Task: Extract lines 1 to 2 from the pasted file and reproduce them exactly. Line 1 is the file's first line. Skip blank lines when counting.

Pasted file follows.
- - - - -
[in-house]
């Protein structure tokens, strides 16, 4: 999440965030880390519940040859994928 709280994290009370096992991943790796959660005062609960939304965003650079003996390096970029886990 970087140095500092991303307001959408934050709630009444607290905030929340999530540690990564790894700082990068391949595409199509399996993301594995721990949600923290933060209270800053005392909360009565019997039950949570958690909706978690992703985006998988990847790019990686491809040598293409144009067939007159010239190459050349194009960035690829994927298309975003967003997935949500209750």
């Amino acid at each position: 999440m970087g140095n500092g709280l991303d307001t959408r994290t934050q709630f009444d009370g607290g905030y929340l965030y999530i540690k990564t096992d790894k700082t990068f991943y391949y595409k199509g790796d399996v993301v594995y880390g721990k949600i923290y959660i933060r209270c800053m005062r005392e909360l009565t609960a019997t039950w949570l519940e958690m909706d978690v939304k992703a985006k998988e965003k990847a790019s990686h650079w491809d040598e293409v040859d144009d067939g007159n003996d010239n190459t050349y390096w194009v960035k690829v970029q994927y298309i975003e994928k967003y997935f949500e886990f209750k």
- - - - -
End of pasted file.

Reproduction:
[in-house]
């Protein structure tokens, strides 16, 4: 999440965030880390519940040859994928 709280994290009370096992991943790796959660005062609960939304965003650079003996390096970029886990 970087140095500092991303307001959408934050709630009444607290905030929340999530540690990564790894700082990068391949595409199509399996993301594995721990949600923290933060209270800053005392909360009565019997039950949570958690909706978690992703985006998988990847790019990686491809040598293409144009067939007159010239190459050349194009960035690829994927298309975003967003997935949500209750």